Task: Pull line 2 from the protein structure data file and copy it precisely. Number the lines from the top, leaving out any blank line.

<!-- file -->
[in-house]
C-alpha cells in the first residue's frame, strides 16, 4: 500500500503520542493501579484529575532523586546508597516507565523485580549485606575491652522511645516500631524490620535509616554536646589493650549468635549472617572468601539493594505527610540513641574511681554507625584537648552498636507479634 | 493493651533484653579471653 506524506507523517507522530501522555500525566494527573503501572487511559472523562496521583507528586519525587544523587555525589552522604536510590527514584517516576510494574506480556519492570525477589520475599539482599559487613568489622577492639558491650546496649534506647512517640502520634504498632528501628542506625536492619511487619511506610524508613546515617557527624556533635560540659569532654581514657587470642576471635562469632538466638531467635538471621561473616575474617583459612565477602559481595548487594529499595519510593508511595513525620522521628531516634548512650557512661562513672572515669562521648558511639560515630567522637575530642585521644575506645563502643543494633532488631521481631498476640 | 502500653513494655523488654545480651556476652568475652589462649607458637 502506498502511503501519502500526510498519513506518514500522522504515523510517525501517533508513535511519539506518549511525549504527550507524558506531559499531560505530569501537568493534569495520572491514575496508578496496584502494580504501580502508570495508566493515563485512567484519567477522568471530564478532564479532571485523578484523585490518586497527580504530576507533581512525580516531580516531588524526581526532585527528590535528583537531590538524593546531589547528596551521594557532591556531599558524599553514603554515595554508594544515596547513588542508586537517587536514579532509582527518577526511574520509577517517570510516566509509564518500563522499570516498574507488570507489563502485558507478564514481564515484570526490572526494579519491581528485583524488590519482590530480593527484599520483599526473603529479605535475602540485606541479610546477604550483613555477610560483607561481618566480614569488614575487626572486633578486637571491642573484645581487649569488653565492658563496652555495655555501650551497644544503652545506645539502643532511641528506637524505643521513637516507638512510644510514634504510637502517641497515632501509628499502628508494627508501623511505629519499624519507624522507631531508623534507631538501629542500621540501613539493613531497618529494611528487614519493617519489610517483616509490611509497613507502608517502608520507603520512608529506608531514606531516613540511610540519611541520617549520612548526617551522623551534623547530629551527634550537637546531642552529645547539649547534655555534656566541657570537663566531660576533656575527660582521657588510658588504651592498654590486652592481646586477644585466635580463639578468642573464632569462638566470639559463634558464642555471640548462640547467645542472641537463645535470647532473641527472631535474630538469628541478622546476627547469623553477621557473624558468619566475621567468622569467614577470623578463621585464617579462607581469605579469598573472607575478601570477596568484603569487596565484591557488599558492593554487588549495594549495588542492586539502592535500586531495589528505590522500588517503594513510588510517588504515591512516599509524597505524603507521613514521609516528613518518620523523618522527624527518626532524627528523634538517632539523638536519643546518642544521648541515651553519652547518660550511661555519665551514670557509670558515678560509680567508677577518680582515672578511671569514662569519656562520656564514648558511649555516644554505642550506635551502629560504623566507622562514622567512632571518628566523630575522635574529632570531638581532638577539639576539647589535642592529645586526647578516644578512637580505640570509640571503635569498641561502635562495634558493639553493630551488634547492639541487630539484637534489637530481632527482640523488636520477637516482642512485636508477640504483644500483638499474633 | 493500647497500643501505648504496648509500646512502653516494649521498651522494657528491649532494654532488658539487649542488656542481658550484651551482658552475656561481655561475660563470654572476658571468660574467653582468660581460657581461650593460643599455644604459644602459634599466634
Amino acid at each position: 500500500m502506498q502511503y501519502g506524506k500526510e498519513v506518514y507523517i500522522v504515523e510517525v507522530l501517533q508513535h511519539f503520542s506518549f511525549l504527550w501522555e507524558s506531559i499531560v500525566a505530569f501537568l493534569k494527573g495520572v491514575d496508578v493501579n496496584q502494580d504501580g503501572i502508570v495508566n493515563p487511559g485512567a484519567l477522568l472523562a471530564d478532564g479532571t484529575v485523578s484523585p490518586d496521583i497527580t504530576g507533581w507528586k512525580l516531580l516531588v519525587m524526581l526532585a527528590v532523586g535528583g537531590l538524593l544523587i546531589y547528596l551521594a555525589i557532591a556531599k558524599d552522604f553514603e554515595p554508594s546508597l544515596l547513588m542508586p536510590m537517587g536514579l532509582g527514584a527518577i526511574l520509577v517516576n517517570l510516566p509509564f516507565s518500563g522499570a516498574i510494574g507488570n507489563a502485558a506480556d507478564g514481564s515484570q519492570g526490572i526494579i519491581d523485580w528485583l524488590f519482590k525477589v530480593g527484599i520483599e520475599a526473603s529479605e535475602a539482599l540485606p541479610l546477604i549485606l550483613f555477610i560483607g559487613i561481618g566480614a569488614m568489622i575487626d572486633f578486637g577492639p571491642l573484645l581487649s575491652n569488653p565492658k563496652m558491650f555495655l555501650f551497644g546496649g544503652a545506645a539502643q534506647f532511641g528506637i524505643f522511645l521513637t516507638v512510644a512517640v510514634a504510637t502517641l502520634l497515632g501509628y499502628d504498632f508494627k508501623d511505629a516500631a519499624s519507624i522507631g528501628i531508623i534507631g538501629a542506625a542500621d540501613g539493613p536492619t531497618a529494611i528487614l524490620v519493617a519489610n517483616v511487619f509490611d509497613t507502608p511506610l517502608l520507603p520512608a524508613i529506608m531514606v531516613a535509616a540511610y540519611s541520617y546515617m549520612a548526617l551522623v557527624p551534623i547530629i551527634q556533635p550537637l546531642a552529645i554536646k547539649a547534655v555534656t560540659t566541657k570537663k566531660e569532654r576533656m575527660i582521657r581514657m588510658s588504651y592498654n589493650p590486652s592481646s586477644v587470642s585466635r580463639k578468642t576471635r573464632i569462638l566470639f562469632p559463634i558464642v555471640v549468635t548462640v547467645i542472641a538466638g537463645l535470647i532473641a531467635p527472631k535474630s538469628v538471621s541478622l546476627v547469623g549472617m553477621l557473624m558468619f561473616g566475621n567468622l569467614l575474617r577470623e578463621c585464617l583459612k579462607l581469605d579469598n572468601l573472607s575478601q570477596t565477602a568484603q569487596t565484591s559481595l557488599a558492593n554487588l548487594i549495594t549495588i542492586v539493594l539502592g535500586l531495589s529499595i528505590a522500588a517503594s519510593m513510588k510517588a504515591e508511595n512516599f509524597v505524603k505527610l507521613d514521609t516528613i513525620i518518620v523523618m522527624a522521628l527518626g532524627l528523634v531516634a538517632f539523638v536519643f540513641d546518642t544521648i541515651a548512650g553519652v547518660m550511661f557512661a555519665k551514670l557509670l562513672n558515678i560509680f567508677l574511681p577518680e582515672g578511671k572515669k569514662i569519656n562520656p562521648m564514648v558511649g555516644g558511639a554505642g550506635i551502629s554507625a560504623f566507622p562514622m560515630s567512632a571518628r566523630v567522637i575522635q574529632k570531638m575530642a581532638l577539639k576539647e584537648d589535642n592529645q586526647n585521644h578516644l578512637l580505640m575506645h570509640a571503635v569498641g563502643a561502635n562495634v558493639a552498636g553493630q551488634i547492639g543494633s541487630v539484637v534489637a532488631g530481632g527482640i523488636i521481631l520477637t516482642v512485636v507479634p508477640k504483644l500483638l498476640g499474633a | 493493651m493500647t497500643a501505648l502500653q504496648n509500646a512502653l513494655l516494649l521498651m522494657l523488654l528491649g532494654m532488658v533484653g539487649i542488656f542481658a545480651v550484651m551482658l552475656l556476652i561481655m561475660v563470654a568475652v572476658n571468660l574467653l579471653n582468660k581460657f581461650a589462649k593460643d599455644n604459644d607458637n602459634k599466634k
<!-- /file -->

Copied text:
C-alpha cells in the first residue's frame, strides 16, 4: 500500500503520542493501579484529575532523586546508597516507565523485580549485606575491652522511645516500631524490620535509616554536646589493650549468635549472617572468601539493594505527610540513641574511681554507625584537648552498636507479634 | 493493651533484653579471653 506524506507523517507522530501522555500525566494527573503501572487511559472523562496521583507528586519525587544523587555525589552522604536510590527514584517516576510494574506480556519492570525477589520475599539482599559487613568489622577492639558491650546496649534506647512517640502520634504498632528501628542506625536492619511487619511506610524508613546515617557527624556533635560540659569532654581514657587470642576471635562469632538466638531467635538471621561473616575474617583459612565477602559481595548487594529499595519510593508511595513525620522521628531516634548512650557512661562513672572515669562521648558511639560515630567522637575530642585521644575506645563502643543494633532488631521481631498476640 | 502500653513494655523488654545480651556476652568475652589462649607458637 502506498502511503501519502500526510498519513506518514500522522504515523510517525501517533508513535511519539506518549511525549504527550507524558506531559499531560505530569501537568493534569495520572491514575496508578496496584502494580504501580502508570495508566493515563485512567484519567477522568471530564478532564479532571485523578484523585490518586497527580504530576507533581512525580516531580516531588524526581526532585527528590535528583537531590538524593546531589547528596551521594557532591556531599558524599553514603554515595554508594544515596547513588542508586537517587536514579532509582527518577526511574520509577517517570510516566509509564518500563522499570516498574507488570507489563502485558507478564514481564515484570526490572526494579519491581528485583524488590519482590530480593527484599520483599526473603529479605535475602540485606541479610546477604550483613555477610560483607561481618566480614569488614575487626572486633578486637571491642573484645581487649569488653565492658563496652555495655555501650551497644544503652545506645539502643532511641528506637524505643521513637516507638512510644510514634504510637502517641497515632501509628499502628508494627508501623511505629519499624519507624522507631531508623534507631538501629542500621540501613539493613531497618529494611528487614519493617519489610517483616509490611509497613507502608517502608520507603520512608529506608531514606531516613540511610540519611541520617549520612548526617551522623551534623547530629551527634550537637546531642552529645547539649547534655555534656566541657570537663566531660576533656575527660582521657588510658588504651592498654590486652592481646586477644585466635580463639578468642573464632569462638566470639559463634558464642555471640548462640547467645542472641537463645535470647532473641527472631535474630538469628541478622546476627547469623553477621557473624558468619566475621567468622569467614577470623578463621585464617579462607581469605579469598573472607575478601570477596568484603569487596565484591557488599558492593554487588549495594549495588542492586539502592535500586531495589528505590522500588517503594513510588510517588504515591512516599509524597505524603507521613514521609516528613518518620523523618522527624527518626532524627528523634538517632539523638536519643546518642544521648541515651553519652547518660550511661555519665551514670557509670558515678560509680567508677577518680582515672578511671569514662569519656562520656564514648558511649555516644554505642550506635551502629560504623566507622562514622567512632571518628566523630575522635574529632570531638581532638577539639576539647589535642592529645586526647578516644578512637580505640570509640571503635569498641561502635562495634558493639553493630551488634547492639541487630539484637534489637530481632527482640523488636520477637516482642512485636508477640504483644500483638499474633 | 493500647497500643501505648504496648509500646512502653516494649521498651522494657528491649532494654532488658539487649542488656542481658550484651551482658552475656561481655561475660563470654572476658571468660574467653582468660581460657581461650593460643599455644604459644602459634599466634